But then my brain went wonky again, and it became apparent to my editors that I was really actually sick. I later learned that they had secretly started the process of firing me. One heroic editor kept putting it off and even promoted me. But as soon as she left the company, the other editors got right back on track with the firing. It was too disruptive to the newsroom to have a reporter who had to skip out at 5 p.m. once a week to see her therapist.

It took a few more jobs and a few more years before I realized I actually couldn't work. I couldn't deal with the daily stressors that were normal for most people. I couldn't handle it. I was fired twice more before I applied for disability. It was not something I wanted to do. I'd always been ambitious. Disability was not a path to a Pulitzer.

But I didn't have a choice, and so began the process of dealing with more demeaning government assholes accusing me of malingering. It hasn't stopped, to this day, though I'm clearly disabled now. I have a hard time leaving the house. I can't sleep through the night without the assistance of multiple (and pricey!) psycho-pharmaceuticals.

It's very frustrating to be unable to do all the things you want to do. To be unable to walk to the grocery store, or hop on the subway and catch a show. It's exhausting. It's exhausting to be sick all the time, and to feel there's no bend in the road.

I have been trying to access case management services for more than a year and a half. First I was referred to a drop-in center where the woman assumed I didn't know how to write my name. Then I was referred to a second drop-in center where the secretary yelled at me for not signing legibly enough in the "signature" column of a form.

The thing is, I present pretty well. I was, after all, a professional with a nice liberal arts education. And so my first day at one of the drop-in programs, everyone asked, "Are you the new social worker?"

I chatted them up. They told me they had been attending for twelve years, seven years, four years. I asked if the treatment had helped. They said there was free lunch.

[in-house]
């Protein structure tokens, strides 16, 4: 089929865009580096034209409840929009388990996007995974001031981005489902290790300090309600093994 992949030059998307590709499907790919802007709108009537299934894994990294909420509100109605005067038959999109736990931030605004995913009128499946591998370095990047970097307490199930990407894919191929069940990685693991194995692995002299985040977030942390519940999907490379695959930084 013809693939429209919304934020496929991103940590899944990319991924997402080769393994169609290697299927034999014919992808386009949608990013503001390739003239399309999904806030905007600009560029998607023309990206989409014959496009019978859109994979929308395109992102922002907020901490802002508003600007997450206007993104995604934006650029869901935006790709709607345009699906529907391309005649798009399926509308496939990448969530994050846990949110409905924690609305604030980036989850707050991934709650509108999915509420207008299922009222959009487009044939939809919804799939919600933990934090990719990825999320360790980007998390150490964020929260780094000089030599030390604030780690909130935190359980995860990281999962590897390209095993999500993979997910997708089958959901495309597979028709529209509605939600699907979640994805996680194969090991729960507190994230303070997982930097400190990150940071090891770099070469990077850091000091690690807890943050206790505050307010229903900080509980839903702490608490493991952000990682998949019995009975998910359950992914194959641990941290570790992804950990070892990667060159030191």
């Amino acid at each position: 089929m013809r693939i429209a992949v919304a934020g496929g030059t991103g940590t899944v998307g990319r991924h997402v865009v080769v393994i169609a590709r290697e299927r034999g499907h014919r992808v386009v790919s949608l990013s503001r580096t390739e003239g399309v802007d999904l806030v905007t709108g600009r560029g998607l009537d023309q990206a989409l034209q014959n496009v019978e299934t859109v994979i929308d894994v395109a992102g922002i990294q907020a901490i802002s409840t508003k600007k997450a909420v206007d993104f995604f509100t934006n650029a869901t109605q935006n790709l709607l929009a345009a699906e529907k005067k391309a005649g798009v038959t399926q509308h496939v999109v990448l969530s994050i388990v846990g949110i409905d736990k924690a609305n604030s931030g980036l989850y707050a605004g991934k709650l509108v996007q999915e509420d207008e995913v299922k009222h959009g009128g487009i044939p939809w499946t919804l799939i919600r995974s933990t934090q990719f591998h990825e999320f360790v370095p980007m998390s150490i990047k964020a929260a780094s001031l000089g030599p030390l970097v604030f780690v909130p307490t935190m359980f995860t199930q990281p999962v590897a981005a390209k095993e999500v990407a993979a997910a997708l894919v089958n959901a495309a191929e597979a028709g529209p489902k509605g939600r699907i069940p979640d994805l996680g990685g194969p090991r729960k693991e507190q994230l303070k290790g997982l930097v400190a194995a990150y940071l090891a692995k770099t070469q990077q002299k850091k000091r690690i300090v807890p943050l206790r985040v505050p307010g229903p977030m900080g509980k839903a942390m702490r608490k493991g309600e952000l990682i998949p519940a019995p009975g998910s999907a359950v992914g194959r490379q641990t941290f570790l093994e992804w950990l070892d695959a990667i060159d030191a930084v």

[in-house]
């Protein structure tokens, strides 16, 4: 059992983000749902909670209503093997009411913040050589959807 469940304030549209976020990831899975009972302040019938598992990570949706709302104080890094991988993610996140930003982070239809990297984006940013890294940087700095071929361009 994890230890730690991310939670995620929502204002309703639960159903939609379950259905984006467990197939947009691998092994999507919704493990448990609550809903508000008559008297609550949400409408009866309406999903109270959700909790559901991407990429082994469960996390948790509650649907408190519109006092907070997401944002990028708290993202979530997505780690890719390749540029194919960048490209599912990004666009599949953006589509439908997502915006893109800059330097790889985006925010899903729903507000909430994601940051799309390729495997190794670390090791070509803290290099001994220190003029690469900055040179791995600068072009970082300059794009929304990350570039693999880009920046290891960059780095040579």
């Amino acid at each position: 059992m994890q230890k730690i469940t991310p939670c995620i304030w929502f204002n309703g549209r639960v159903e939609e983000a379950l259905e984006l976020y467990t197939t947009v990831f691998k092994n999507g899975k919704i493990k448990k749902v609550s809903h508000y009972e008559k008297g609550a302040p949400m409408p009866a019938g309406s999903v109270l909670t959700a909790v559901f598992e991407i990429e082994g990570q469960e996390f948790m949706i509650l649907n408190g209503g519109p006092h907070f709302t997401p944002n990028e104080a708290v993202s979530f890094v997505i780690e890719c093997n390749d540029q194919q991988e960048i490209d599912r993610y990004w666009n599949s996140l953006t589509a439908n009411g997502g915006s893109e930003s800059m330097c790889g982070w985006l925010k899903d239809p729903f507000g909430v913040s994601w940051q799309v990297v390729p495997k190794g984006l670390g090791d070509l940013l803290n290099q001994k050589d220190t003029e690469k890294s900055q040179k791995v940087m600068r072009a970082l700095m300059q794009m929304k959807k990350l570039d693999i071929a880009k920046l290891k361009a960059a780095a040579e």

Before I signed up, I called and asked specifically if they had case management services, and they said yes. I asked about it again at my intake, described the nature of my problems and asked whether the center had the resources to assist me with solving them. Yes, said the intake specialist. You'll meet with your case manager at least once a week, she said.

But when I went to my first meeting with the supposed case manager, she looked stunned and confused by the kind of assistance I needed.

"You need intensive case management," she said. "I'm a social worker, but I really only do therapy."

I'd been very clear, both on the phone and at intake, that I already had a therapist and only needed a case manager. The people I spoke to were certain they could provide what I needed.

I was looking for concrete assistance with specific problems, like filling out the forms for Access-a-Ride. Except, it turned it, the government-funded "case management" folks didn't help with that sort of thing. Nor could they help me figure out my student loan problems, or get past the snaggle of red tape I encountered whenever I tried to get my psychiatrist paid.

The drop-in center, it turned out, was nothing more than a building meant to keep an undesirable population off the streets during the day. It was warehousing. It enraged me, because the people who had been going there for years deserved so much more. And I wasn't about to become one of their number. I wasn't going to let myself be warehoused. I was lucky to have a little bit of control over that. The clients I met at the drop-in center did not have as much control as I had.

The woman who wasn't really a case manager referred me to yet another organization. The new folks lost my paperwork, failed to contact me when the paperwork did go through, and then when I finally got someone on the phone, they informed me my application was expired . They told me I'd been assigned to a case manager but didn't get my secondary paperwork in on time. (There's a three-day window.) I didn't know there was secondary paperwork. No one told me about the three-day window until after it had passed. No one contacted me through the entire process -- I had to call them, and even then it was practically impossible to get a real human being on the phone.

I've had an easier time reaching disgraced politicians.

Honestly, I can't believe that I was approved for disability in 2007 and I still don't have basic case management. At one point, an intake specialist asked, "Are you registered to vote?" I said no, because I'd moved since I last registered. She said, "Would you like to be?" I said yes, and figured maybe she'd hand me a registration form on the spot. But that didn't happen. She just moved to the next question on her list.